More than a third of London's local election candidates support the LCC Space for Cycling campaign
Show your support too on a mass participation ride today

More than a third of London’s local election candidates have backed the principles of the London Cycling Campaign’s Space for Cycling movement, suppported by more than 75,000 Londoners.

2,555 potential London candidates have pledged their support for the campaign, with 99 per cent of Hackney’s candidates signing up - reflecting the borough’s status as London’s cycling capital.

In four more boroughs - Islington, Greenwich, Hammersmith & Fulham, and Croydon - support has been gained from over two-thirds of candidates.

In a further 8 boroughs over half the candidates are supporting the call for local Space for Cycling measures - Camden, Haringey, Southwark, Tower Hamlets, Kingston, Lambeth, Lewisham and Waltham Forest.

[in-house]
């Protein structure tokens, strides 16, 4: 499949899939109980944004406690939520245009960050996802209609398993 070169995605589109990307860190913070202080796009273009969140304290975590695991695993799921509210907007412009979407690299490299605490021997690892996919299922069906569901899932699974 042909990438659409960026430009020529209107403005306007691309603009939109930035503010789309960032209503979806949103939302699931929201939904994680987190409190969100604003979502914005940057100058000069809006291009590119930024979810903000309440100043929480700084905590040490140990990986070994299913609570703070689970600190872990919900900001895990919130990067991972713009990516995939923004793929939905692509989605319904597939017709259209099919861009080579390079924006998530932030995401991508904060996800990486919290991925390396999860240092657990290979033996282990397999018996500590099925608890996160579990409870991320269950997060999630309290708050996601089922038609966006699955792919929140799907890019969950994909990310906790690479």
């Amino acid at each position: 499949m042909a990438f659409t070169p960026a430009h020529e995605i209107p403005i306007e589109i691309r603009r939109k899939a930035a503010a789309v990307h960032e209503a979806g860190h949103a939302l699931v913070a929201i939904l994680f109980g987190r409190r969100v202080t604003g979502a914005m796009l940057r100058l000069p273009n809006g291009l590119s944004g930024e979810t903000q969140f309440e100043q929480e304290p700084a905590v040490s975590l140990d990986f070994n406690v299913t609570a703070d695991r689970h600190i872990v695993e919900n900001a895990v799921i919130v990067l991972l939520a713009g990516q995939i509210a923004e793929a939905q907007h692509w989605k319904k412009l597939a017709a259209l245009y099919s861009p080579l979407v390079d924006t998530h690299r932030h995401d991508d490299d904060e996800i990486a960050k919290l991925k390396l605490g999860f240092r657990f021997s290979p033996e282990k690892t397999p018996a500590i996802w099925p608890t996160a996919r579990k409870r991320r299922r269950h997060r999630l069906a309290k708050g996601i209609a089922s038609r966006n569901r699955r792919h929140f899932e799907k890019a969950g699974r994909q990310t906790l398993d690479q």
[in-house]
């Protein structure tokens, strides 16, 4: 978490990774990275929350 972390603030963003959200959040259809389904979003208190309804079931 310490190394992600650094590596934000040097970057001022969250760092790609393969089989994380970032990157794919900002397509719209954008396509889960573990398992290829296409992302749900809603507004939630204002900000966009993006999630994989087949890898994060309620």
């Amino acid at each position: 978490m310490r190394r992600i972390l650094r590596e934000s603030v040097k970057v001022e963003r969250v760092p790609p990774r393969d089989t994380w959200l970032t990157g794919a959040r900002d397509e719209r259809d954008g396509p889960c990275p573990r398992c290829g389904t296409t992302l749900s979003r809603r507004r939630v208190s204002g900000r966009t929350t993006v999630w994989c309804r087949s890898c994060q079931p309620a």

London Cycling Campaign Chief Executive Ashok Sinha said, “We’re thrilled to have the support of over a third of London's local election candidates, including all Greens, and over a third of Labour and Liberal Democrat candidates.

"Our call for council's to make our streets are safe and inviting for everyone to cycle is clearly resonating with borough politicians in way that hasn’t happened before – and we look forward to new councils being composed of more cycling supporters than ever before.

"We invite all Londoners to join tomorrow's Big Ride in central London to put more pressure on all our politicians to support safe Space for Cycling in streets throughout the capital."